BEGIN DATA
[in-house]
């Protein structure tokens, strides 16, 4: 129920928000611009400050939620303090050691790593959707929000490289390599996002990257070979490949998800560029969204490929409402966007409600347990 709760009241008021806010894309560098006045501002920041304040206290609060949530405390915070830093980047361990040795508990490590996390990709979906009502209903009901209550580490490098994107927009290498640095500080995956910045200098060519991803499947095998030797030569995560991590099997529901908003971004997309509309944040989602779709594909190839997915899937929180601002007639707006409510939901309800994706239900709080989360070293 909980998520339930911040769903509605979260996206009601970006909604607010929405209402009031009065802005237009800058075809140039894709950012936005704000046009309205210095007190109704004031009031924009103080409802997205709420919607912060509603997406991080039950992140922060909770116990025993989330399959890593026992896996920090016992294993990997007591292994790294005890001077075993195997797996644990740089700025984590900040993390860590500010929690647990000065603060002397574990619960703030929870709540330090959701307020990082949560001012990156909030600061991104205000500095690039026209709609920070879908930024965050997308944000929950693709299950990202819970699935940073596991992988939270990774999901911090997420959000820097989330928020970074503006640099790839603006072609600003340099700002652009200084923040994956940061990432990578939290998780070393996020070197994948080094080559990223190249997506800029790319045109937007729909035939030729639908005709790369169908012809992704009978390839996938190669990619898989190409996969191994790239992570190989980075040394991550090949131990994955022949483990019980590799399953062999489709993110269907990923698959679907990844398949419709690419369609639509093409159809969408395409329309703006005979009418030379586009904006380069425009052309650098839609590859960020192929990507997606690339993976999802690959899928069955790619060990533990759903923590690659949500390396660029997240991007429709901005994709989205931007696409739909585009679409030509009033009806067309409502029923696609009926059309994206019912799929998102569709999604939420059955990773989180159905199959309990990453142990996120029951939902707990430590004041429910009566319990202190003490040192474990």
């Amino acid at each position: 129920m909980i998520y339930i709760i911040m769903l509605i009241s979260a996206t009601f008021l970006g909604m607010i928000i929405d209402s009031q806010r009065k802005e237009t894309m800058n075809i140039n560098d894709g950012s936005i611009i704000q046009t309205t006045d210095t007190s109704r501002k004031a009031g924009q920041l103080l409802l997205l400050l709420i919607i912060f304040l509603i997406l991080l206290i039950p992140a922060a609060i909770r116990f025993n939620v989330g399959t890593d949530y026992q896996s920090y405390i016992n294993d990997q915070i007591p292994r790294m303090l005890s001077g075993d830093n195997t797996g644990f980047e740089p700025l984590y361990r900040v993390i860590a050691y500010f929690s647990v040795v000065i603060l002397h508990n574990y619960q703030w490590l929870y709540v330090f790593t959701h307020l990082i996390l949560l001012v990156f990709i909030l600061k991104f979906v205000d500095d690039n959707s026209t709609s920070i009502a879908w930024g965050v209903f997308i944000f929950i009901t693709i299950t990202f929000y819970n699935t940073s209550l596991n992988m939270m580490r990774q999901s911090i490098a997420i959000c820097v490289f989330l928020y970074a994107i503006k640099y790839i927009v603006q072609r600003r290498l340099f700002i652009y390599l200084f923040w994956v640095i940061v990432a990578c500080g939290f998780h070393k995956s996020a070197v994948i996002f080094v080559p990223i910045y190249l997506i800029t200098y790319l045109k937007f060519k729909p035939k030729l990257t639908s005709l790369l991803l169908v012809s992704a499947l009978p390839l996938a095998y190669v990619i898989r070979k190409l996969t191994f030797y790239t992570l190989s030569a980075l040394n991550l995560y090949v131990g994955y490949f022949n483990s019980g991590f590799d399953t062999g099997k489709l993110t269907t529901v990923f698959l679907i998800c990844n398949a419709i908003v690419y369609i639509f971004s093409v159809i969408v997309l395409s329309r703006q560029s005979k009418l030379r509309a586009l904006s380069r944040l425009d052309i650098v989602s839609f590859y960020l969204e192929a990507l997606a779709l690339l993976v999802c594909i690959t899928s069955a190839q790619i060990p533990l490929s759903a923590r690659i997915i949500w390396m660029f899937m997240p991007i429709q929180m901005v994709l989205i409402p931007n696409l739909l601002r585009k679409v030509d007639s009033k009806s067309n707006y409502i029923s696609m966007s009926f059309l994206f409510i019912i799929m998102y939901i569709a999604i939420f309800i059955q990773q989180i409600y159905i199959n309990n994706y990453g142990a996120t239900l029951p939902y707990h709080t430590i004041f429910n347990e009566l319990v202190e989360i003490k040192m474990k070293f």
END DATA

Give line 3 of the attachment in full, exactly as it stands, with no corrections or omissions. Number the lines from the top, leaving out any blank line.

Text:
């Amino acid at each position: 129920m909980i998520y339930i709760i911040m769903l509605i009241s979260a996206t009601f008021l970006g909604m607010i928000i929405d209402s009031q806010r009065k802005e237009t894309m800058n075809i140039n560098d894709g950012s936005i611009i704000q046009t309205t006045d210095t007190s109704r501002k004031a009031g924009q920041l103080l409802l997205l400050l709420i919607i912060f304040l509603i997406l991080l206290i039950p992140a922060a609060i909770r116990f025993n939620v989330g399959t890593d949530y026992q896996s920090y405390i016992n294993d990997q915070i007591p292994r790294m303090l005890s001077g075993d830093n195997t797996g644990f980047e740089p700025l984590y361990r900040v993390i860590a050691y500010f929690s647990v040795v000065i603060l002397h508990n574990y619960q703030w490590l929870y709540v330090f790593t959701h307020l990082i996390l949560l001012v990156f990709i909030l600061k991104f979906v205000d500095d690039n959707s026209t709609s920070i009502a879908w930024g965050v209903f997308i944000f929950i009901t693709i299950t990202f929000y819970n699935t940073s209550l596991n992988m939270m580490r990774q999901s911090i490098a997420i959000c820097v490289f989330l928020y970074a994107i503006k640099y790839i927009v603006q072609r600003r290498l340099f700002i652009y390599l200084f923040w994956v640095i940061v990432a990578c500080g939290f998780h070393k995956s996020a070197v994948i996002f080094v080559p990223i910045y190249l997506i800029t200098y790319l045109k937007f060519k729909p035939k030729l990257t639908s005709l790369l991803l169908v012809s992704a499947l009978p390839l996938a095998y190669v990619i898989r070979k190409l996969t191994f030797y790239t992570l190989s030569a980075l040394n991550l995560y090949v131990g994955y490949f022949n483990s019980g991590f590799d399953t062999g099997k489709l993110t269907t529901v990923f698959l679907i998800c990844n398949a419709i908003v690419y369609i639509f971004s093409v159809i969408v997309l395409s329309r703006q560029s005979k009418l030379r509309a586009l904006s380069r944040l425009d052309i650098v989602s839609f590859y960020l969204e192929a990507l997606a779709l690339l993976v999802c594909i690959t899928s069955a190839q790619i060990p533990l490929s759903a923590r690659i997915i949500w390396m660029f899937m997240p991007i429709q929180m901005v994709l989205i409402p931007n696409l739909l601002r585009k679409v030509d007639s009033k009806s067309n707006y409502i029923s696609m966007s009926f059309l994206f409510i019912i799929m998102y939901i569709a999604i939420f309800i059955q990773q989180i409600y159905i199959n309990n994706y990453g142990a996120t239900l029951p939902y707990h709080t430590i004041f429910n347990e009566l319990v202190e989360i003490k040192m474990k070293f």